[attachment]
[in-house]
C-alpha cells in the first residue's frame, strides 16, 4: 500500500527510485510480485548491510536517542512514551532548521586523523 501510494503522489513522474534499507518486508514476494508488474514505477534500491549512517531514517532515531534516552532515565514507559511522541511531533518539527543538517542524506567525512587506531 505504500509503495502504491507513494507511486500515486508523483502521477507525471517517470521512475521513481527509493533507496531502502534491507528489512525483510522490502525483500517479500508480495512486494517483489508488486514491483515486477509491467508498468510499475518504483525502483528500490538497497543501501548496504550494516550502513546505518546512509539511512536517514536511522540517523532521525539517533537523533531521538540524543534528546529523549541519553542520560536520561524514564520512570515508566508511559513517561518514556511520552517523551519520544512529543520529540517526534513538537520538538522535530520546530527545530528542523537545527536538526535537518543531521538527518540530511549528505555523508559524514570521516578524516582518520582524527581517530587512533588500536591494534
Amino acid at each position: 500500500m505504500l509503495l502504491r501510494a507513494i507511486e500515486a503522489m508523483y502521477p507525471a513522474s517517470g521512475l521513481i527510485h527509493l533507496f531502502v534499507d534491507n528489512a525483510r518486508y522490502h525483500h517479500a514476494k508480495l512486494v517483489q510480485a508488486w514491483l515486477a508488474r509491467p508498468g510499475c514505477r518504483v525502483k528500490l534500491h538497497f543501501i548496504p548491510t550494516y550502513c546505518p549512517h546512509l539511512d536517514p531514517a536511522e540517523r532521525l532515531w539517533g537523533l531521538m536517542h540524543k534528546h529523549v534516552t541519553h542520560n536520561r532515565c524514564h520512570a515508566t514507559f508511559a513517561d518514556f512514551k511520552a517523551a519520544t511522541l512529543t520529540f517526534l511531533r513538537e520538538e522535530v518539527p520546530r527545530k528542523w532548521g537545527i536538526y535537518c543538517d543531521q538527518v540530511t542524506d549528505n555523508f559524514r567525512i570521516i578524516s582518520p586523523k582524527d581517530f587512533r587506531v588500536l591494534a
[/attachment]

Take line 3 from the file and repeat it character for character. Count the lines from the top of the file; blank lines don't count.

Amino acid at each position: 500500500m505504500l509503495l502504491r501510494a507513494i507511486e500515486a503522489m508523483y502521477p507525471a513522474s517517470g521512475l521513481i527510485h527509493l533507496f531502502v534499507d534491507n528489512a525483510r518486508y522490502h525483500h517479500a514476494k508480495l512486494v517483489q510480485a508488486w514491483l515486477a508488474r509491467p508498468g510499475c514505477r518504483v525502483k528500490l534500491h538497497f543501501i548496504p548491510t550494516y550502513c546505518p549512517h546512509l539511512d536517514p531514517a536511522e540517523r532521525l532515531w539517533g537523533l531521538m536517542h540524543k534528546h529523549v534516552t541519553h542520560n536520561r532515565c524514564h520512570a515508566t514507559f508511559a513517561d518514556f512514551k511520552a517523551a519520544t511522541l512529543t520529540f517526534l511531533r513538537e520538538e522535530v518539527p520546530r527545530k528542523w532548521g537545527i536538526y535537518c543538517d543531521q538527518v540530511t542524506d549528505n555523508f559524514r567525512i570521516i578524516s582518520p586523523k582524527d581517530f587512533r587506531v588500536l591494534a